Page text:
It would be a vast understatement to say we are living in uncertain times. The U.S. is engaged in direct negotiations with North Korea, while imposing tariffs on our allies and beginning a trade war with China. The geopolitical order as we know it is upside down.
Additional risks have also materialized in recent months. Emerging market countries such as Argentina and Turkey have raised rates to protect their currencies against global capital flight. Harkening back to the European debt crisis of 2011, questions about the European currency have also re-emerged this year following Italy’s most recent elections.
Against this backdrop, we would expect the U.S. Treasury—particularly the 10-Year Treasury—to act as a “haven” asset. Meaning, demand to hold “safe” Treasuries would spike in a rocky investment environment. This in turn would put downward pressure on yields. However, while geopolitical factors influence the long-end of the Treasury market in the short-term, U.S. monetary and fiscal policy determine the path over the long-term. And both policies are pointing to higher yields.
The Fed is now signaling two additional rate hikes in 2018. The Fed is also continuing to unwind its balance sheet with so-called Quantitative Tightening expected to reach a pace of $50 billion a month by the end of the year. In Washington, deficit spending continues to grow, with the recent tax cut only adding to the pressure on interest rates over the long term.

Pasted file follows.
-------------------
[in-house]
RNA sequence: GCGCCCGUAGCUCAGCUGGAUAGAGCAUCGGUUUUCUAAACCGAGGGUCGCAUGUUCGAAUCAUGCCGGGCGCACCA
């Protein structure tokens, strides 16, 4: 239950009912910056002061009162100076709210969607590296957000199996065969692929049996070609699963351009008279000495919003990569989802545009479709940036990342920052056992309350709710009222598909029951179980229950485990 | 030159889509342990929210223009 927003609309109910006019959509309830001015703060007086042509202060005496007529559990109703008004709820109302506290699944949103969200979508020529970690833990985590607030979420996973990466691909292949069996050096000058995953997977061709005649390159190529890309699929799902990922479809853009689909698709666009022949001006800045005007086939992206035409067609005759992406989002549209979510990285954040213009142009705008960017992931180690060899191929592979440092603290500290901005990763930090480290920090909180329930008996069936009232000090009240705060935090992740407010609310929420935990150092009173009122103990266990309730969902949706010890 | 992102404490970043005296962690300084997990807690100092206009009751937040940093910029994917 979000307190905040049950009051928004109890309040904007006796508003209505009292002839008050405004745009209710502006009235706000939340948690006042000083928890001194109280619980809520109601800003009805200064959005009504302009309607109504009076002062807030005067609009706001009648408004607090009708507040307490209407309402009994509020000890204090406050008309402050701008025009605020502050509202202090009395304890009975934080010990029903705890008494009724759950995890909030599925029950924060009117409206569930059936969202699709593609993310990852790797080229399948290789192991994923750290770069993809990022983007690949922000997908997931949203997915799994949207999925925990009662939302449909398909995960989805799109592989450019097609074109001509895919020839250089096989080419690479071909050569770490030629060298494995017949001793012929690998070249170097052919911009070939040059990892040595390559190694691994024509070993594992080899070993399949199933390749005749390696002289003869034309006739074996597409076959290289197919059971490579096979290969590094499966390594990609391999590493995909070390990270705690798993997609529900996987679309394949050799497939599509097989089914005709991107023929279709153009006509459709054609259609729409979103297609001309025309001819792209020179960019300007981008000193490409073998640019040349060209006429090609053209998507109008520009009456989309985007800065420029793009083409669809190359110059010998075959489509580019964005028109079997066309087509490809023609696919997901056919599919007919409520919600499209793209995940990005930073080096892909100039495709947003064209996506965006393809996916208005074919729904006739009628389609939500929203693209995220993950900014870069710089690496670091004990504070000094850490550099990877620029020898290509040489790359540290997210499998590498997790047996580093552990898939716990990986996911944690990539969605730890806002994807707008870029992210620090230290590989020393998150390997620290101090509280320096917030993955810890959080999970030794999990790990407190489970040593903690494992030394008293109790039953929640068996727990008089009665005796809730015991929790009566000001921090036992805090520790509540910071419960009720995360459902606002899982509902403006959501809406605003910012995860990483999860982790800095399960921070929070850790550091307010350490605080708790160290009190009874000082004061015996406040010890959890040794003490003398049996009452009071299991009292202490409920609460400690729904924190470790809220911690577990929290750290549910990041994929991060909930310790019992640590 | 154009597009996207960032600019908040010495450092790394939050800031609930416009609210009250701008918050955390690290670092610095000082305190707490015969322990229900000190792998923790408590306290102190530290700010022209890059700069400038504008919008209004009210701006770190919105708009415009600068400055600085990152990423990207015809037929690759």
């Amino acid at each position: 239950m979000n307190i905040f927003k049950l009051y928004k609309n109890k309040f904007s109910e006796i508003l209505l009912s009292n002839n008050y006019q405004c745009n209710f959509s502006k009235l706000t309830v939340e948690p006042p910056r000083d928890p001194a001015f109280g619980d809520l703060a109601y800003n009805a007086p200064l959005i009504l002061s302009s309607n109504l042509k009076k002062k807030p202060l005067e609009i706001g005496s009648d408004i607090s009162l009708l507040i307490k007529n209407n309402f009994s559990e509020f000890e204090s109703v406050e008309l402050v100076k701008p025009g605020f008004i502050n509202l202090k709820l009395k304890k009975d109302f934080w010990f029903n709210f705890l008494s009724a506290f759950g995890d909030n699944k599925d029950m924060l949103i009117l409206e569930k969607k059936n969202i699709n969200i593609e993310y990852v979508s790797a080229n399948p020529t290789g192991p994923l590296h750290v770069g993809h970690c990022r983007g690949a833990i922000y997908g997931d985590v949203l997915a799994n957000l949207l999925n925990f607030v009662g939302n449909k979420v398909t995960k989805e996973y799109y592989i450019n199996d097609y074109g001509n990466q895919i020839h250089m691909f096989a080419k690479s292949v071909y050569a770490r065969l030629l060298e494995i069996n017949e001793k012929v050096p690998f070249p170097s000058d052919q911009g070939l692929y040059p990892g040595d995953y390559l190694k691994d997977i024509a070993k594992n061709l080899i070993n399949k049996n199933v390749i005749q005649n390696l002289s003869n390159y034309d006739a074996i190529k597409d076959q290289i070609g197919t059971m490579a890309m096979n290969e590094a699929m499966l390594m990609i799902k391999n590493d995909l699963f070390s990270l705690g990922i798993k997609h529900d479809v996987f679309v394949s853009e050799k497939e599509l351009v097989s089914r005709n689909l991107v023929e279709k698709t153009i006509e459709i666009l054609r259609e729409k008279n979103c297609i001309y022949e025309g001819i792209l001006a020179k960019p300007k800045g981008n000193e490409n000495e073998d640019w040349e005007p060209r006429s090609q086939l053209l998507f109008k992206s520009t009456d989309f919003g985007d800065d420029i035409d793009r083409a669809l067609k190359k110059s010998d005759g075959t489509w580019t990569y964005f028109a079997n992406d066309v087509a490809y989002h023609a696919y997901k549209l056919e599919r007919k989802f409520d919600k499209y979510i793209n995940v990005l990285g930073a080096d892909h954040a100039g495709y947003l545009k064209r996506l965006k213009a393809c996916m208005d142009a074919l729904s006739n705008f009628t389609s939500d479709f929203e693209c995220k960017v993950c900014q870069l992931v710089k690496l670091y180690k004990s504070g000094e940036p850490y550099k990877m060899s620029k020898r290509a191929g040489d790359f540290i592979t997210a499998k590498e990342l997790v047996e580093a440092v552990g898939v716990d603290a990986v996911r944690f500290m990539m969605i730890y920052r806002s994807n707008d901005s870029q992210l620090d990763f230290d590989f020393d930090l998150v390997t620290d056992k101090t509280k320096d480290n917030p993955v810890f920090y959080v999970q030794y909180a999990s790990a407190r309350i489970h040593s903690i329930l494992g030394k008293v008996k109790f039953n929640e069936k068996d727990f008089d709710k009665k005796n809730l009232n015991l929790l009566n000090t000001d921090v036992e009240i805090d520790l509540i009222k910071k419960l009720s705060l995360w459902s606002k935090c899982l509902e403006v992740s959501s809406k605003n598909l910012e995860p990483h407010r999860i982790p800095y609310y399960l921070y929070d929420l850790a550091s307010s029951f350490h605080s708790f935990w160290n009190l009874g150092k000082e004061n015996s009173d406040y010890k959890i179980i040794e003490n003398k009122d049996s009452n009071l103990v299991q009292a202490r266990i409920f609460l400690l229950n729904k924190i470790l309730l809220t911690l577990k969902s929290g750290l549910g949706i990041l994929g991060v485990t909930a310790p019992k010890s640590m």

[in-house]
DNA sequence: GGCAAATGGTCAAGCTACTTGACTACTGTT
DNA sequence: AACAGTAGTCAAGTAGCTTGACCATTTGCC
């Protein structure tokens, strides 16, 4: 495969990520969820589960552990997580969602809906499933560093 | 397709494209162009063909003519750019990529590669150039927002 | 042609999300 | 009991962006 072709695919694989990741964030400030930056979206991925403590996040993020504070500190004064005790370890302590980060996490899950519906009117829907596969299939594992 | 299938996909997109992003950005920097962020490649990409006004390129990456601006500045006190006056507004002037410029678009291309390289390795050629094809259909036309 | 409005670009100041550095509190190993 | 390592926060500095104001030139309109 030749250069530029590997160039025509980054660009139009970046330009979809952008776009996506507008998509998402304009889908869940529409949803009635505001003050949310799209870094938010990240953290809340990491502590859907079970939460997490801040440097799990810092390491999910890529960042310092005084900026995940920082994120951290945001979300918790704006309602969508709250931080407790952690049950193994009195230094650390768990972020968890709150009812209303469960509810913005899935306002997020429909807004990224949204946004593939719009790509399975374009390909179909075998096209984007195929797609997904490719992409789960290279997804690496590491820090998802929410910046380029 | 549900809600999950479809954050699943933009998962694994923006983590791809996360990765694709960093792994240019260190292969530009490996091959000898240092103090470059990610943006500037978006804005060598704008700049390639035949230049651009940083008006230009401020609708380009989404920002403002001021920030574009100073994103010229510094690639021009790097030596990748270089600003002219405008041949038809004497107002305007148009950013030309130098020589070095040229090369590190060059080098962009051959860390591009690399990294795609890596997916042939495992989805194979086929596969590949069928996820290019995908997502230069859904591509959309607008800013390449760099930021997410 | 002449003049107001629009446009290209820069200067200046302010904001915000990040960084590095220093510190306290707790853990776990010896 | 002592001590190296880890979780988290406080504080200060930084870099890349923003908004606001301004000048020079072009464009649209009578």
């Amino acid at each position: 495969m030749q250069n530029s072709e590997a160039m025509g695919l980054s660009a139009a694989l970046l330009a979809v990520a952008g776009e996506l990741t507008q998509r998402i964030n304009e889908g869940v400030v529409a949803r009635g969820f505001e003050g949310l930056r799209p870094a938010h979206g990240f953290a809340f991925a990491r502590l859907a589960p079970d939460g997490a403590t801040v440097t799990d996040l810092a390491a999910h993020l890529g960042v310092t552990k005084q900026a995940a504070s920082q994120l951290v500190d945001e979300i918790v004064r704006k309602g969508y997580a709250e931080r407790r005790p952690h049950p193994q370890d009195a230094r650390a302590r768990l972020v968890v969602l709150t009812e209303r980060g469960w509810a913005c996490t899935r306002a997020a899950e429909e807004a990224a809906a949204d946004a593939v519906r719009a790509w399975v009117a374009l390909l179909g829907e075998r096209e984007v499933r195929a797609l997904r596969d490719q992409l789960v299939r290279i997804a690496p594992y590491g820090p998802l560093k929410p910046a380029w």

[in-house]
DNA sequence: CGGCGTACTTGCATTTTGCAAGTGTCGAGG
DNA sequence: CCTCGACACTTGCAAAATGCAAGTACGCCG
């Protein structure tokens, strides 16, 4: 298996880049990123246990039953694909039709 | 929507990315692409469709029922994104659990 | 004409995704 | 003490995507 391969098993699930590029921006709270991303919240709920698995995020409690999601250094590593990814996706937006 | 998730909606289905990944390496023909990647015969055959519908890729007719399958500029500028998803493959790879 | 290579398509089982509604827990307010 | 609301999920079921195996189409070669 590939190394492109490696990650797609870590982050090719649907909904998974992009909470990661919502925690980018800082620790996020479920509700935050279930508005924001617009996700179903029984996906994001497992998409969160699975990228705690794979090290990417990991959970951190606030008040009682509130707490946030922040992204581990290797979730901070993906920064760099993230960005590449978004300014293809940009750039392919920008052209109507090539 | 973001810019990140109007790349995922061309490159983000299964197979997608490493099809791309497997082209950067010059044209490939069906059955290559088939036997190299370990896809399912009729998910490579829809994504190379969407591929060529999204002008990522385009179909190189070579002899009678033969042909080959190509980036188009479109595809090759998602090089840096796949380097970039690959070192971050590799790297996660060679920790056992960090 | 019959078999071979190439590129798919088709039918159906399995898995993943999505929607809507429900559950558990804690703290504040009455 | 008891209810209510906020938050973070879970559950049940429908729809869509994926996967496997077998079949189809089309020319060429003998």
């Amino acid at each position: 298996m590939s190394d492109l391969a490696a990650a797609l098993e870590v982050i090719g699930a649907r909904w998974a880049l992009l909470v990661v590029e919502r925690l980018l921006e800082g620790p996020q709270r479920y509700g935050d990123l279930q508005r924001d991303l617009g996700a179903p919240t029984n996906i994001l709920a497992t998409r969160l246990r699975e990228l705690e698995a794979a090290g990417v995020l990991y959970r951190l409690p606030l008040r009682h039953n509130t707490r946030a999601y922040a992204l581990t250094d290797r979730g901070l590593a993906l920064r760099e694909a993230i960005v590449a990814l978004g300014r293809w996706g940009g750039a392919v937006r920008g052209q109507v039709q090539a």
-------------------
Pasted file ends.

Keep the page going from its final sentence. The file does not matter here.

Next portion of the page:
Tariffs, potential trade wars, and geopolitical uncertainty will create temporary demand for the Treasury, but the long-term trajectory seems tilted firmly towards higher rates. This dynamic will continue to weigh on the performance of traditional fixed income. Investors must look at core floating-rate loans to combat mounting interest rate risk. These loans have a floating-rate coupon that reacts to market rate increases, offering the potential for incremental interest income.